Following a technical incident, the restaurant Loulou is closed until further notice.

« Loulou has been conceived as an aesthete’s abode, a collector’s dining room Decorated gradually with the time and the spoils of many voyages…
Versed in the art-de-vivre, Loulou receives his guests with wit, measure and elegance.
Together, they enjoy organizing business lunches and extraordinary dinners.
A delicate and frivolous address where the good and the beautiful are shared, by day as by night, with both sensuality and unending grace.
Sunny days are spent strolling in the gardens, while parties linger long into the night. »


Loulou, the new restaurant at the Musée des Arts Décoratifs, boasts a unique and privileged location at the heart of the Palais du Louvre. In the busy environs of the Rue de Rivoli, where museums and grand hotels rub shoulders with luxury and designer boutiques, the restaurant finds itself at the very heart of Parisian life. Amidst Olympian calm, anyone may submit to sweet daydreams, admiring the gardens encircled by the most beautiful of monuments: the Eiffel Tower, the Musée d’Orsay, the Louvre, its gardens and its Pyramid.. More than a restaurant, LOULOU is a place where life breathes full and effervescent. With all-day service throughout the week, LOULOU grants its friends the happiness of an enchanted, urban parenthesis to « snack », « lunch », « take high tea », « dine », « sip » or even « dance ».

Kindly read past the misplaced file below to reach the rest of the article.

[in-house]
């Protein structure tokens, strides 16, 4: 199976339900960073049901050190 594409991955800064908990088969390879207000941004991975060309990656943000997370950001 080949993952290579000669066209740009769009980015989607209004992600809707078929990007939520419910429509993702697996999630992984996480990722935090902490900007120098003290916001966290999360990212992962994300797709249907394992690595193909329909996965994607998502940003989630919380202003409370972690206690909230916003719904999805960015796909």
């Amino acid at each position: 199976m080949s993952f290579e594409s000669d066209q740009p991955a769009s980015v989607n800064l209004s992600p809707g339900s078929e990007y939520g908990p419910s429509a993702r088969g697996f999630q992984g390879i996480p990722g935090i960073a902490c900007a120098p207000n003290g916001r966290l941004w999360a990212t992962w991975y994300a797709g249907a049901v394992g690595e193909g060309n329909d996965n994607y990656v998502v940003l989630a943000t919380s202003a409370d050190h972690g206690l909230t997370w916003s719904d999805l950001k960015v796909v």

The terrace


In perfect harmony with the context, Benoit Dargère has elaborated a sun kissed menu of generous and familial cuisine that’s simple and expressive. In time with the seasons, Loulou unveils dishes from the French and Italian Riviera in addition to a handful of staple classics. Having combed through the various regions, the duo has chosen quality local products from southern France, Italy and Sicily.


The ground floor
© Adrien Dirand

Loulou’s décor is the handiwork of Joseph Dirand, with singular vision that marries a culture of beauty and aesthetics to a sense of authenticity and hospitality. The low ceilinged ground floor encouraged the architect to divide the space into several rooms for added intimacy. The first floor, piano nobile, is divided into two parts, with a panoramic oil painting depicting a trompe-l’oeil Flanders landscape covering the walls. The perspectival spatial composition structures the room. Two distinct yet complementary spaces that respond to the rhythms of day and night, where light is very much present, if discreetly so, for an overall atmosphere of wellbeing.

Loulou can organise private, personalised events in collaboration with the MAD.

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